Umami – Secrets of the Fifth Taste
In the West, we have identified the four basic tastes of sour, sweet, salty, and bitter found in many delicious foods. Yet in many parts of East Asia over the past century, the additional flavor of umami is recognised. It is a “secret” fifth taste impression that is savory, complex, and wholly distinct. Japanese for “delicious taste,” umami is produced by certain amino acids.
Umami can be found in abundance in Jamon Iberico, which is part of its unique appeal. It’s also in soup stocks, shellfish, aged cheeses (like manchego), mushrooms, and ripe tomatoes and when used in cooking it can enhance other taste substances to produce a transformative gustatory experience. In other words, if you add Jamon to recipes, it makes the others tastes in the dish go BOOM!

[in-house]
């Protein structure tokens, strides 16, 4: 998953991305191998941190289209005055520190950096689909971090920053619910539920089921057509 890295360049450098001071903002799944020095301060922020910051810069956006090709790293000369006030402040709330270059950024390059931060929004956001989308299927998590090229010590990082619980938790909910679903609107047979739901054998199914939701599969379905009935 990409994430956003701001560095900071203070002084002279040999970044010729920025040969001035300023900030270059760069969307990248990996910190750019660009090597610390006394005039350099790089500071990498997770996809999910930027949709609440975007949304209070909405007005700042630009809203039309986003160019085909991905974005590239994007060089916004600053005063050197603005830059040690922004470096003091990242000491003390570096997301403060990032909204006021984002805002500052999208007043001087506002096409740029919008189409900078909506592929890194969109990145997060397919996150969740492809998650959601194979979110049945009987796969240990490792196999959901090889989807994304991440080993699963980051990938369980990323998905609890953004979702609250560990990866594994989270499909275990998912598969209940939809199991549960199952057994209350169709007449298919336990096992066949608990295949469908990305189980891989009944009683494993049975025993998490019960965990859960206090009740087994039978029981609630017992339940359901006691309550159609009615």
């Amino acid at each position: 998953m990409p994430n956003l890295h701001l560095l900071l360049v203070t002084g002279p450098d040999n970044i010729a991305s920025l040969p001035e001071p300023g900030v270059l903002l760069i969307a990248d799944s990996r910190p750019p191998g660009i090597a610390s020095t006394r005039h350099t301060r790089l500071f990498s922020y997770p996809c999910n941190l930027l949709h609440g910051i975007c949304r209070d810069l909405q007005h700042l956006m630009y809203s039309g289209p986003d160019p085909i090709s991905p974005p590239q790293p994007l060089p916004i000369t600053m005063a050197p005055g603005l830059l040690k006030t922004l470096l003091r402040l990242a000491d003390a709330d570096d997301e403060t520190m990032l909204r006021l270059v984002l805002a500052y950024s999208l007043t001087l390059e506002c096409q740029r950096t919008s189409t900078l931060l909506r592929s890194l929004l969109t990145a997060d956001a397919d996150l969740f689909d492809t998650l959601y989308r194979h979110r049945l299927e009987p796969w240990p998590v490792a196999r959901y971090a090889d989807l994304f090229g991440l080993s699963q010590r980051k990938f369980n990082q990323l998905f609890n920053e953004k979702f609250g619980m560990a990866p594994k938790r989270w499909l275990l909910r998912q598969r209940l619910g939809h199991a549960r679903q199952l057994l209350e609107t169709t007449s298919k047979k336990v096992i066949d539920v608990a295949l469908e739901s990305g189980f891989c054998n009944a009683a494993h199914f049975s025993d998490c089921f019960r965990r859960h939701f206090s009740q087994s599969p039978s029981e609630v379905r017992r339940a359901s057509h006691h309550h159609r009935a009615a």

Researchers have also discovered which substances in foodstuffs bring out umami, a breakthrough that allows any casual cook to prepare delicious and more nutritious meals with less fat, salt, and sugar. The implications of harnessing umami are both sensuous and social, enabling us to become more intimate with the subtleties of human taste while making better food choices for ourselves and our families.
Umami in Jamon
Techniques for curing jamon have been found to be ideal for eliciting umami flavours. Conserving meats often changes them beyond recognition while increasing the umami content – It sometimes takes a while for people to acquire a taste for this change.
The practice of salting, air drying and curing ham in Spain, like the Jamon iberico de bellota imported by Spanish Deli, is based on traditional practices going back centuries. When fully cured, the Jamon has about 50 times the glutamate as it started out with and has become a virtual Umami bomb of complex, nutty, buttery, earthy and floral flavours.
Yep – Jamon Iberico de Bellota is now scientifically the bomb!